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Ban after-work emails and calls? Tech bosses say you might as well ‘ban startups’

A man with glasses leaning on a large, industrial wheel with a thoughtful expression.
Y Combinator CEO Garry Tan raged against a proposed law that would give employees the “right to disconnect” from after-hours contact by their workplaces. | Source: Noah Berger for The Standard

San Francisco tech leaders are taking to the digital barricades over a proposed California law that would make it illegal for your boss to contact you after work hours, saying it would hamstring the startups that drive the city’s economy. 

Assemblymember Matt Haney, who represents San Francisco, introduced AB 2751, which introduces a so-called “right to disconnect” by ignoring calls, emails, texts and Slack messages sent after agreed-upon working hours. Messages for emergencies or scheduling reasons would be exempt from the law. 

Garry Tan, CEO of San Francisco startup accelerator Y Combinator, posted, “Legalize hard work” before slamming Haney as “the guy who killed algebra and spun up the fentanyl crisis in the Tenderloin.”

Y Combinator co-founder Paul Graham tweeted a bit of an ode to late-night work, writing, “Some of the very best work is done late at night. Not just at startups, but in research too. That’s when you can work on hard problems without distractions.

“If you looked at emails reporting important breakthroughs, a surprisingly large number would have been sent after hours.”

Even notorious pharma bro Martin Shkreli jumped in on the discourse, replying to The Standard’s X post about the story with a “Dafuq lol, cancel all SF startups.”

The proposed law would require every employer in the state to have a companywide policy or action plan communicating how it will implement the right to disconnect.

For salaried employees, potential periods of late-night or round-the-clock work would be explicitly delineated in employment contracts. The bill will be debated in the Legislature in the coming weeks.

One of the strains of criticism from the tech community is the typical complaint of the overlegislation and over-regulation of an industry that has been a major engine of wealth creation and lifestyle enhancement.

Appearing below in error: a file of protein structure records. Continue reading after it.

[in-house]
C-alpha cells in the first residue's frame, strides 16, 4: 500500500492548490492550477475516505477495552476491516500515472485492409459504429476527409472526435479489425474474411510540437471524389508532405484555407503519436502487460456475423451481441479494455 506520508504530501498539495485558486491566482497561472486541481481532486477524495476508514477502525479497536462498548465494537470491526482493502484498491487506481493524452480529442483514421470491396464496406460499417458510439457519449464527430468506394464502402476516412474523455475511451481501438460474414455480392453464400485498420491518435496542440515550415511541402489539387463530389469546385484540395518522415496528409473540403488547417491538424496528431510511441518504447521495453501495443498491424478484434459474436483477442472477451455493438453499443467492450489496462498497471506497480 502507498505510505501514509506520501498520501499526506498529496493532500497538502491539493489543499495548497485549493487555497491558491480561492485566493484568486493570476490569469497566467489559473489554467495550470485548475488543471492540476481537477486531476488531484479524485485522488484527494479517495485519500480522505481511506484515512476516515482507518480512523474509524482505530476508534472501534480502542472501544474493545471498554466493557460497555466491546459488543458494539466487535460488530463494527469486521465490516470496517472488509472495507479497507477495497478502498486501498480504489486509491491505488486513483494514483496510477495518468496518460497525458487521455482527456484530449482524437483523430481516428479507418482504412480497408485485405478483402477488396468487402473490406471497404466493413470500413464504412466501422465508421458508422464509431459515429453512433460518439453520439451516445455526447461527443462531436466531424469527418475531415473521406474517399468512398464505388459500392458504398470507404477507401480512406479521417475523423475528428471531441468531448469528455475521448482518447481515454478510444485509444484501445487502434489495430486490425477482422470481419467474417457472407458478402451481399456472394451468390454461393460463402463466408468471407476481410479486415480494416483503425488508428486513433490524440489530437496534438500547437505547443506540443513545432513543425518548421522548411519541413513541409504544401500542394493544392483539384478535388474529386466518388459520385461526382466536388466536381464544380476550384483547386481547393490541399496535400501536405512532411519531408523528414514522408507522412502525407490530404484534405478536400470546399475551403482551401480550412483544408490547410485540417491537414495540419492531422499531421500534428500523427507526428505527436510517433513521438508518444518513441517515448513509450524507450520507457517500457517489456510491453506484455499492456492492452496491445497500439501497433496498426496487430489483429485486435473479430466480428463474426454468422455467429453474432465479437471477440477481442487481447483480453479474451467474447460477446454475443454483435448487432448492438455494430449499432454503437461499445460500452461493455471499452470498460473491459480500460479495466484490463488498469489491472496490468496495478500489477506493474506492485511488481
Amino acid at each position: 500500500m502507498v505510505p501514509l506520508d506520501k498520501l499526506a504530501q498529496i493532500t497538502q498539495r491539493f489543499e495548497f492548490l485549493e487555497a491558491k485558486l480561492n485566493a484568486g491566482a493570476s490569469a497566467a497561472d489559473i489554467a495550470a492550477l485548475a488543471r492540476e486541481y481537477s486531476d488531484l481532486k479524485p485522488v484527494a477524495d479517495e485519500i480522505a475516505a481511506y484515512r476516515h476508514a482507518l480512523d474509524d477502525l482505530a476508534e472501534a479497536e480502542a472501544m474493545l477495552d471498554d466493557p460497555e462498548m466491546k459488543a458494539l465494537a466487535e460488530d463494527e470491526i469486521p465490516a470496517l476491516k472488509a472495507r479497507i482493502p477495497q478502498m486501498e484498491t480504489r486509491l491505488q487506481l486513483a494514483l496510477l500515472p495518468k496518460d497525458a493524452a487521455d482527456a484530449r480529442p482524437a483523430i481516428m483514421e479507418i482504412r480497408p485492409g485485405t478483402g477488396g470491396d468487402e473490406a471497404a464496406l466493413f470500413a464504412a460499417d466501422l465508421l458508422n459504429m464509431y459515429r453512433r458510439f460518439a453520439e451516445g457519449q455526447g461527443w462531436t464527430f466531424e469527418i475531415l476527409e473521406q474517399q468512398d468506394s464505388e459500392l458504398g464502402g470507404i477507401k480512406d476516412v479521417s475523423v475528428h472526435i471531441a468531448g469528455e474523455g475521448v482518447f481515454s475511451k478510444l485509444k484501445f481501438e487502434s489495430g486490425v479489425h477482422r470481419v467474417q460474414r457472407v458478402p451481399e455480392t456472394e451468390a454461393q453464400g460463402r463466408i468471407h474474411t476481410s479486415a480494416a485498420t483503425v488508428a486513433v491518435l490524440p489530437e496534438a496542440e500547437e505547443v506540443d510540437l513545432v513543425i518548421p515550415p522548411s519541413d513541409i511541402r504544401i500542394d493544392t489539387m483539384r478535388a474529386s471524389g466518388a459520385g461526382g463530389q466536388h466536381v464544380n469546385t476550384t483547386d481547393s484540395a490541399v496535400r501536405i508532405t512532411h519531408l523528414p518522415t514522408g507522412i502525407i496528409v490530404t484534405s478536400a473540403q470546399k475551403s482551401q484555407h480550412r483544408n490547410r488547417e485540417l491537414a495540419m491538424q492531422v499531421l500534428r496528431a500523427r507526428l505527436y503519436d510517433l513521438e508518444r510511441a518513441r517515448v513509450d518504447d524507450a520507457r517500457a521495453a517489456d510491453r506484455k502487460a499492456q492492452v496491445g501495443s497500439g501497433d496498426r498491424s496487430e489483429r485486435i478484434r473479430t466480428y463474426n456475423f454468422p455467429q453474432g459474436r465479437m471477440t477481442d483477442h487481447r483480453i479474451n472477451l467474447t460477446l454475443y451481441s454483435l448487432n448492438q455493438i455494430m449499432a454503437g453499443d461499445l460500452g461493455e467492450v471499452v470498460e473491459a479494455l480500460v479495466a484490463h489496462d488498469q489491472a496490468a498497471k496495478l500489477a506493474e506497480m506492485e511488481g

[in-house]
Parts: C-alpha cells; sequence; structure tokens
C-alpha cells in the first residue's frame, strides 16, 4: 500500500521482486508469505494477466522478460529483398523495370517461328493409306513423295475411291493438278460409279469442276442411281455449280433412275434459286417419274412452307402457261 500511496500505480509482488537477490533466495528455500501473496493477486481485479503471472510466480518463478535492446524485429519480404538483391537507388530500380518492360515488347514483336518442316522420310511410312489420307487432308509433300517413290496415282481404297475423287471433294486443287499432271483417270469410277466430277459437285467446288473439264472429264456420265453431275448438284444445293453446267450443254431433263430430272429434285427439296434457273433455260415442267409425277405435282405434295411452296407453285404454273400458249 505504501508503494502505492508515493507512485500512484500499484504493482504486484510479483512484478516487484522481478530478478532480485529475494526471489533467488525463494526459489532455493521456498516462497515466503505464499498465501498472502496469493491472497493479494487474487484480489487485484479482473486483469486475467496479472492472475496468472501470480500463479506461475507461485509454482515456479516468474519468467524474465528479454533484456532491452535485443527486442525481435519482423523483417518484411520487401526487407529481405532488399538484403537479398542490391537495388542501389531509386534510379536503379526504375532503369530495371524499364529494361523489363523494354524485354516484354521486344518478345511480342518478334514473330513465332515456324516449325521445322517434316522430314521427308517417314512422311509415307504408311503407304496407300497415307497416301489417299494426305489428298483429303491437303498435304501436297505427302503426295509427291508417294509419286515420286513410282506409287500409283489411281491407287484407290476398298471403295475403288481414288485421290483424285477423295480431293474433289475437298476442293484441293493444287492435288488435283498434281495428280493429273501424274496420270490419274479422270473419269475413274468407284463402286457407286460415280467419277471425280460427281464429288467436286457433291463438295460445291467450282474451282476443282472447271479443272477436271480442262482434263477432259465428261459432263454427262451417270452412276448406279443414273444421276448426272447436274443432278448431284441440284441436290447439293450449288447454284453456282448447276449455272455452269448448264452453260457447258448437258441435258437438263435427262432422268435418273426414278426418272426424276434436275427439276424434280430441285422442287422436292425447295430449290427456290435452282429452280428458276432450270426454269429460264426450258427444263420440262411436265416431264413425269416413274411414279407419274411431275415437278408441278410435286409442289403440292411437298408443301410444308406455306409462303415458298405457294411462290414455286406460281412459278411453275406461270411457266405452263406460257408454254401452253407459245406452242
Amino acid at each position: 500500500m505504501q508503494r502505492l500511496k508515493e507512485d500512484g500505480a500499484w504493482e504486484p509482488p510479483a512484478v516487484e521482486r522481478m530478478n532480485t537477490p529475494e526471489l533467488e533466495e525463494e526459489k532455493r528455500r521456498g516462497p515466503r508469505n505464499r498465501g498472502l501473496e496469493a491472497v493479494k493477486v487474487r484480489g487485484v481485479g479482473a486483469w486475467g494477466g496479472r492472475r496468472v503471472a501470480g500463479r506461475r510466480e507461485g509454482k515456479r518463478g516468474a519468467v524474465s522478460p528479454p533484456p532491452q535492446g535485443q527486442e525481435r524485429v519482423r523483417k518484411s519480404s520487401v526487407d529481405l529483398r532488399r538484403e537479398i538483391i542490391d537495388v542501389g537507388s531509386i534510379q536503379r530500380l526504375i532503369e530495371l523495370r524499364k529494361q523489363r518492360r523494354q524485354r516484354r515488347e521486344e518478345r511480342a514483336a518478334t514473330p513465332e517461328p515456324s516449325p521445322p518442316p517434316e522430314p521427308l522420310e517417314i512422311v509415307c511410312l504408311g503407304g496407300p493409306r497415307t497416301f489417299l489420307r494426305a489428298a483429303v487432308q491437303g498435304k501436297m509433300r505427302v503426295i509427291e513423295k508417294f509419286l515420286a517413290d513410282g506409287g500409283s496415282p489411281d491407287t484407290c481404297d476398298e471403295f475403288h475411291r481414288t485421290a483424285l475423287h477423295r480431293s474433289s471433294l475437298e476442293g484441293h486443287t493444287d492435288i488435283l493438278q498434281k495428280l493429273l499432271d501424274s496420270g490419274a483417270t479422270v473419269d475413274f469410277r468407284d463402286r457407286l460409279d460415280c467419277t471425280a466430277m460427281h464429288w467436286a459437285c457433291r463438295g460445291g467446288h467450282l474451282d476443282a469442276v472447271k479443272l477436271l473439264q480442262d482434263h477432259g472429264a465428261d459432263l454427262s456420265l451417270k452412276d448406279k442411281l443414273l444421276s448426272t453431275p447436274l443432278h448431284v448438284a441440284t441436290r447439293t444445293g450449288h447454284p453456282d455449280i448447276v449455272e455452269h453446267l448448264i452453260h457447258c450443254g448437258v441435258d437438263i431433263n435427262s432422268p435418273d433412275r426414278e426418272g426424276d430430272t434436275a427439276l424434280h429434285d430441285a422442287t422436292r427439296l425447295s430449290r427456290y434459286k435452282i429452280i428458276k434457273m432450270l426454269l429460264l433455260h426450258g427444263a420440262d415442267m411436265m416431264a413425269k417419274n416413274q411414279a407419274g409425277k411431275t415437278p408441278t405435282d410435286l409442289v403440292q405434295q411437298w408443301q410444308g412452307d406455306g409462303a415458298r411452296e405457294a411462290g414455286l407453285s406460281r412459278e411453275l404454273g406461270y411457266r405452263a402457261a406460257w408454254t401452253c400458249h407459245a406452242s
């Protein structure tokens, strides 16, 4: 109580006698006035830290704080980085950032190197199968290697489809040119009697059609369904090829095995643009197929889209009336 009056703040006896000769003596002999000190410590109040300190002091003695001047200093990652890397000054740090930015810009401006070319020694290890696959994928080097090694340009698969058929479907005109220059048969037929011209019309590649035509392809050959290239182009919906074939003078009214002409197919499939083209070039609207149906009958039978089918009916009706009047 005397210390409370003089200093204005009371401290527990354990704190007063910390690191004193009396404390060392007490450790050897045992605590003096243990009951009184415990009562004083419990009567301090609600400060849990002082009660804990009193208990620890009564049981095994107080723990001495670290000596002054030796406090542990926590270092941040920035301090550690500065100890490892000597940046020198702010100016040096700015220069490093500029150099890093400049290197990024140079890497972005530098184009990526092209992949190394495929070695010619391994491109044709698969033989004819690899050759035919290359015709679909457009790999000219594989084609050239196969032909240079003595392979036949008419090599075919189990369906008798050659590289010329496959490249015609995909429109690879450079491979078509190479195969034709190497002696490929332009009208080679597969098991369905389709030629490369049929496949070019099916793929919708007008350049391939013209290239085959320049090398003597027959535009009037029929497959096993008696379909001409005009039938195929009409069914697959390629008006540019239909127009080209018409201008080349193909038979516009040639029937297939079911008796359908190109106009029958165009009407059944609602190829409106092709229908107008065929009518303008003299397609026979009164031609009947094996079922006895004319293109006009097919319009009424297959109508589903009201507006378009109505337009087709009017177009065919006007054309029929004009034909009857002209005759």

As Founder Fund vice president Mike Solana posted, “California, in its ongoing effort to destroy itself, is once again trying to ban startups.”

Haney argues the law would actually make California’s labor market more competitive because it would bring the state in line with more than a dozen countries that have introduced a right to disconnect and guard against burn out or other mental and physical impacts from overwork. 

‘Europe is dead’

Flo Crivello, the CEO of San Francisco AI startup Lindy, is a native of France, which introduced the first right-to-disconnect policy in the world back in 2017. Crivello said rather than being a test case, the country and its cohort should be a cautionary tale

“Europe is dead, you don’t use a single European application on your phone and they all use American applications,” Crivello said in an interview. “Do we really want to replicate the experiment over here and kill the goose that laid the golden egg?”

A successful startup, according to Crivello, thrives on a round-the-clock grind mentality where late-night work is more often than not required.  

“You’re trapped,” Crivello said. “You observe the law, and the startup dies. Or you don’t observe the law, and it makes it very difficult to fire people.”

Then there are the jokes. 

Haney said the law is supposed to be flexible and not a way to “gotcha” companies. Enforcement will be through the state Department of Labor and only meant to penalize those that are flagrantly breaking the rules, he added. 

“It’s not helping worker productivity when people have no time to rest,” Haney said. “It actually makes things worse.”